Lifestyle: Are Your Personal Tastes A Sound Investment Strategy? Wherein I create The 'Only Pay Yourself' Strategy.

I’ll be the first to admit it, I have not made the wisest of investments over the years. From cashing out my retirement to help fund my start-up, to keeping cash reserves in low-interest bearing accounts; over the years I’ve made about every investing mistake in the book. What I did invest, I invested cautiously. Mutual funds, index funds, foreign index funds. I gambled on some of the big internet companies that came up over the years, and sometimes it paid off, sometimes it didn’t. So I’m proposing an experiment, and I’ll be following through with it starting May 1st (coincidentally my birthday).

*From this point forward, I’m only going to purchase products from corporations I own a part of. *

I call it the “Only Pay Yourself” strategy (OPY). The theory is this, if you’re going to pay a corporation for their goods and services, then it makes sense that you’d believe in their quality and long term viability. Is this inherent belief in the worth of a product or service useful in a market strategy?

Pay Yourself First, Last, and Only

PayYourselfFirst

I’m setting up a new brokerage account just for this experiment, and starting May 1st 2013 I’m going to literally put my money where my mouth(‘s food) is (coming from). I’ll be keeping track of the entire thing, and logging with metrics. Just like my open-source software and its subsequent income, I’ll be writing the whole thing up.

Read on for the details!

In the past, I thought that my lifestyle experience would alter my stock purchases for the better. Perhaps they did, but my return rate wasn’t any better than with a good CD. Will OPY fare any better? What if my stock performance begins to alter my lifestyle? Will I gravitate towards items whose manufacturers are doing well in the market? Will my tastes correlate to a sound investment strategy? Who could I become, if I intertwine my financial decisions with my personal ones. For me, that’ll be the most interesting aspect of this experiment, how it changes my day to day purchasing decisions.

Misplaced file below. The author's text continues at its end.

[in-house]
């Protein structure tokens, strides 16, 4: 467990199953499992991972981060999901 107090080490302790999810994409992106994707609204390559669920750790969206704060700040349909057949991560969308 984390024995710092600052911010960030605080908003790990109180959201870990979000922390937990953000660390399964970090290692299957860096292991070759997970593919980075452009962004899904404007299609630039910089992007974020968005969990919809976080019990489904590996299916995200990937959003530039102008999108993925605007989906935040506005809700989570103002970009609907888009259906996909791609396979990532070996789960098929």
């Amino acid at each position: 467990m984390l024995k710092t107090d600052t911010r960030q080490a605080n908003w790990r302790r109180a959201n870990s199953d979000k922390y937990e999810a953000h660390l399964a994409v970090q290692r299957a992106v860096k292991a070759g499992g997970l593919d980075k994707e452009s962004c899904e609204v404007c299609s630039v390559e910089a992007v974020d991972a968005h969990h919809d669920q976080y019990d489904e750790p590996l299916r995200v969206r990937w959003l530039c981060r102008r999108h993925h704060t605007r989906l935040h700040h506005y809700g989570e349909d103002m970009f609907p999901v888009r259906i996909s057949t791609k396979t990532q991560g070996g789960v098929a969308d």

Due to the sheer amount of companies whose products I already own, I’ll be having to work my way through the backlog of stocks to purchase. As this will all be on a new account, I’ll be able to export metrics, graphs, and performance tables for everyone to see and play around with the data sets.

This (OPY) strategy actually covers a huge range of purchases and goods, both seen and unseen, examples include:

  • coffee (especially when I’m on the road or at a client site)
  • gasoline
  • (natural) gas
  • protein powder
  • the company that refines the chromium perchlorate I put in my smoothies
  • the company that makes the notebook I use
  • my phone company
  • my internet service provider
  • the company that Trader Joe’s outsources to make my dog’s food
  • Trader Joe’s itself
  • other grocery stores
  • the drug store where I get my licences renewed
  • the company that makes the furniture in my house
  • the company that makes the TV I watch at night
  • the companies who make game systems I play
  • the companies who make the games I play, and the movies I watch
  • the companies who make the car/motorcyle I drive
  • the company who makes the chipset in my computer
  • the diner I like to eat at, mostly around 1am
  • the liqueur I (infrequently) drink

I’ll be twisting the classic rule of thumb “Pay yourself first” a bit from it’s original intent as a call to save money, to a more aggressive “Only Pay Yourself”. For are we not creatures of habit, who are prone to making repeated purchases for life? Why not make even a small fraction of your purchase back as a dividend? Why not let your taste determine the fate of a company?

There are, however, a couple of exceptions:

  • I buy a lot of secondhand goods at Goodwill, which is a 501(c)3 non-profit. I like to support non-profits and buying second-hand is a great way to save money and help reduce consumption
  • Local merchants (say, a local coffee stand). If they use beans or milk from a publicly traded company, that’s fair game.
  • Private companies where an alternate product is not available. (For instance, The Space Needle is a privately traded company)
  • My local CSA (support shared agriculture!, it’s a whole different kind of hacking!)
  • Food Co-Ops (though I will be a member, they are generally not interest-bearing and not part of an investment strategy, more like a private club or half-charity

I’ll be kicking things off May 1st, and writing things up as I go.

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